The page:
My Calculated BOOMER Body Tuneup-Lori's Story

By Lori Ross | February 13th, 2014

Confronting my biggest health risk led to research and a decision to take control of my healthy future. Weight-loss surgery was the answer for me.

Weight-loss surgery was the result of, finally, confronting my biggest health risk 


I’ve never enjoyed playing casino slots because I win or lose based on lady luck or the odds of the house. I love playing cards where on each turn, I take my own calculated risk.

In 2013, I chose to research weight-loss surgeries with an open mind and then calculate the risks versus letting my overweight condition take its course over the remainder of my life.


Someone I care about was diagnosed with ALS. She and her family moved cross-country to be near a Mayo Clinic for the best diagnostic and health care. Chrystie’s best-case scenario now is: While there is no cure currently, there is help coping with the effects of ALS.

I looked at her spirit and situation and compared it with my own. Through either guilt or shame over continual losing in the diet battle waged since my 40s, I had simply accepted the idea that I would age like all my aunts to whom I bear so much resemblance. If I had Chrystie’s courage and strength, though, I would at least research options of weight-loss surgeries, become educated and assume more control over my life.

So I did. I went to local seminars, had conversations with surgeons and talked with people who had weight-loss surgery.

Originally, the only option I knew of was the “lap band” procedure. But that was not recommended for me. It became clear that, in my case, there would likely be less discomfort and more likelihood of success with a laparoscopic procedure called a bariatric sleeve. As part of the process, I first had to meet with both a nutritionist and a therapist for further introspection and better decision-making.

After educating myself, I knew a 100-percent answer didn’t exist. But I decided the chances of my surgical success and much increased odds of weight loss appealed to me more than the eventual succumbing to my family history of diabetes, coronary disease and lost mobility through my later years.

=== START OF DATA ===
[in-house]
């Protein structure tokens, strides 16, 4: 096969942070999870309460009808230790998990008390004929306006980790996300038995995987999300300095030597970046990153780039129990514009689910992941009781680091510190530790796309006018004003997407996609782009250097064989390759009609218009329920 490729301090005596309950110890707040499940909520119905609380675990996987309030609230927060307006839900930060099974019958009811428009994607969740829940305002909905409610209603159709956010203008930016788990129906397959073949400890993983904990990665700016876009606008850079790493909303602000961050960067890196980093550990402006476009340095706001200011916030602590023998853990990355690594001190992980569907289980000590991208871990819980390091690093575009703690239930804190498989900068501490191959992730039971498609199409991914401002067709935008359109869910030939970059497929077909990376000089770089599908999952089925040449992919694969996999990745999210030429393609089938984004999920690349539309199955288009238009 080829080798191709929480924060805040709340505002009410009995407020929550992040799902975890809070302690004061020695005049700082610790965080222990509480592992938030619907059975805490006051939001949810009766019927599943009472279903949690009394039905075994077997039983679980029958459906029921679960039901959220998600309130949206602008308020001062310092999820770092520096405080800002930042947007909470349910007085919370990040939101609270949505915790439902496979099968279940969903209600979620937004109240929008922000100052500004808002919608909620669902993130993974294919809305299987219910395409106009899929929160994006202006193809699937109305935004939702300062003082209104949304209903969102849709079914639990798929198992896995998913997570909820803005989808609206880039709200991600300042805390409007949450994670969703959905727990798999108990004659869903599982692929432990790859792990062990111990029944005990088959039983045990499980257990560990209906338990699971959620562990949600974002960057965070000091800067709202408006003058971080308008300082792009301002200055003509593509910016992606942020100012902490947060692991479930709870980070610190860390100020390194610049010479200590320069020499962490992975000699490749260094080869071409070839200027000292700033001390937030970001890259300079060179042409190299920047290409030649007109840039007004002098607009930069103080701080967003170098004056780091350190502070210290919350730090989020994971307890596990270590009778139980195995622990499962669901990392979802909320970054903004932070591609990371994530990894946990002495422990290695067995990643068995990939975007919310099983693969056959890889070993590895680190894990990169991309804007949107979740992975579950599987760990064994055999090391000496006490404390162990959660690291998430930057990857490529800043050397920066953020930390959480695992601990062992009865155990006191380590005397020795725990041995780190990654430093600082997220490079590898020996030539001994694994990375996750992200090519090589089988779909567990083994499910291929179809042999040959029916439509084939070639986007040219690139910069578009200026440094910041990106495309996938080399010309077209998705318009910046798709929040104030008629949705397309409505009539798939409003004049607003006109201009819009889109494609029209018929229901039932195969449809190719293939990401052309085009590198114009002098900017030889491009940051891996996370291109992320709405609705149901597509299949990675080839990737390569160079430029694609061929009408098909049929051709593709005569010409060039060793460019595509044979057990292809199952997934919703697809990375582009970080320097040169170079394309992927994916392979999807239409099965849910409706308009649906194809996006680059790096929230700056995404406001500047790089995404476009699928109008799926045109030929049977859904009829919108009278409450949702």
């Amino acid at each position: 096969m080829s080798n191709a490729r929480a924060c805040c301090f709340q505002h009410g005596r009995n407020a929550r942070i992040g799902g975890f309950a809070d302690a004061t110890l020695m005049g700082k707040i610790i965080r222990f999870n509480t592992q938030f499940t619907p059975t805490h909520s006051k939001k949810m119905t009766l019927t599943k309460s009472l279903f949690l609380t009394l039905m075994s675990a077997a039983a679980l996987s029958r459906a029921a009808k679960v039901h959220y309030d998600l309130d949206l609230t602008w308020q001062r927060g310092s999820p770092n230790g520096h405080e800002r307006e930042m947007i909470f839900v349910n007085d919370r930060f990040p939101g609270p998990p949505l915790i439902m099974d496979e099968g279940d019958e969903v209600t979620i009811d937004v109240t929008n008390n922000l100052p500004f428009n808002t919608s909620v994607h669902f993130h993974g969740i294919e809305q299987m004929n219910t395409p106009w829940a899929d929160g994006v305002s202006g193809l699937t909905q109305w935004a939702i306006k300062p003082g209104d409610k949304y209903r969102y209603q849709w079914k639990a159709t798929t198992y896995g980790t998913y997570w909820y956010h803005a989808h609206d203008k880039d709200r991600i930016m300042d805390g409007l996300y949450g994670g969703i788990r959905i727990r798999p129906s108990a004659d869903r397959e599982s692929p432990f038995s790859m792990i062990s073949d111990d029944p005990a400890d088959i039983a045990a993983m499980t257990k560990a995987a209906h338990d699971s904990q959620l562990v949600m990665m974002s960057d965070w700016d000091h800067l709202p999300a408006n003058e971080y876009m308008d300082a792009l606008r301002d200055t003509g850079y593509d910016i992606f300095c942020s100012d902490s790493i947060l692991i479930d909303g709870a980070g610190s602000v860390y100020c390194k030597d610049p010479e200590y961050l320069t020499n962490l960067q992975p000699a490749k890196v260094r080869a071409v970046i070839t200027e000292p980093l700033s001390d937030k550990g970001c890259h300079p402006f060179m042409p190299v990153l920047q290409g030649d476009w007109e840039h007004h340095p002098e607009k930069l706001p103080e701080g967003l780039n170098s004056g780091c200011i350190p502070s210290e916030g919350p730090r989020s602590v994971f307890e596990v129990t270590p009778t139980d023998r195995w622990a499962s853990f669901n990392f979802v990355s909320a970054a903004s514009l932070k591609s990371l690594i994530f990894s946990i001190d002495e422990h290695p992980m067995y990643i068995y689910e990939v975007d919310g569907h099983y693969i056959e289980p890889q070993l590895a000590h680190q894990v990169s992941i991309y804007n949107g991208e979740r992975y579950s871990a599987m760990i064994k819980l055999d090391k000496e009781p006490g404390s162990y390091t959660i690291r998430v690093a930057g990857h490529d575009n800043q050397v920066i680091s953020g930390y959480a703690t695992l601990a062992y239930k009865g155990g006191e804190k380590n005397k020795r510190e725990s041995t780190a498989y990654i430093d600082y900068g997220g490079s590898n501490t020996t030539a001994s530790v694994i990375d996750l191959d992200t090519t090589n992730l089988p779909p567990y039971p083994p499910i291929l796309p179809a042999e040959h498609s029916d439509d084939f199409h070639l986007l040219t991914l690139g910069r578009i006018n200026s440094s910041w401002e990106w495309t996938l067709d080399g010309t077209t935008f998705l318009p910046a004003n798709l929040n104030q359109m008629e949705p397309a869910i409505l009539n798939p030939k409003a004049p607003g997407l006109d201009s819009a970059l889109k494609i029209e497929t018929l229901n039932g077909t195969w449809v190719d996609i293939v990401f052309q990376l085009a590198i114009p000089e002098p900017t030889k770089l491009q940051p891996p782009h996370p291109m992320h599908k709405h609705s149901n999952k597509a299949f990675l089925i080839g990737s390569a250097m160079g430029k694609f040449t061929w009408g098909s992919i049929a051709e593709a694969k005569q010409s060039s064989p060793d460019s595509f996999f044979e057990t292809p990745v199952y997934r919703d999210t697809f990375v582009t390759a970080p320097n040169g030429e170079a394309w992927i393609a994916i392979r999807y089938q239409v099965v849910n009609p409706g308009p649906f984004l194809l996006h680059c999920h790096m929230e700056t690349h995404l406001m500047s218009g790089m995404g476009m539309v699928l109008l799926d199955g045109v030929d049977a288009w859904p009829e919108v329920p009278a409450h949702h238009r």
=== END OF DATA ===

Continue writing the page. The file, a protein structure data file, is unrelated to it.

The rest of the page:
So on Dec. 4, 2013, I had surgery.

Six weeks later I’m down 40 pounds.

Things are very different. A common positive effect of this particular surgery is significant loss of cravings – and that is true for me, six weeks later. Still, there are certain things I will never be able to eat or drink again. Carbonated drink bubbles, for instance, will stretch out the stomach, so they are a no-no. Also, my portions are much smaller, but I’m full nonetheless. I will need to take vitamins and calcium every day. Protein and water intake must be measured and minimum levels reached. I need to walk 30 minutes daily and do weight-bearing exercises three times a week.

I was concerned about telling people about my decision, thinking they would be opposed and lovingly tell me to go on a diet the old-fashioned way. Instead, most were incredibly supportive. My husband, John, has been completely on board and I’m incredibly grateful. If a spouse were against this, it would add a great challenge I don’t deal with.

I share this knowing how many people must deal with obesity and its consequences. This is not an endorsement, just something to think about. The choice – or the choice to do nothing – is always yours.

With this issue, we begin a medical series called “The Boomer Body Tuneup” because we now live with the potential to add not just quantity of life, but quality of life. Here’s to your staying educated about yIour way to beat your own health odds.

Contact Lori at  

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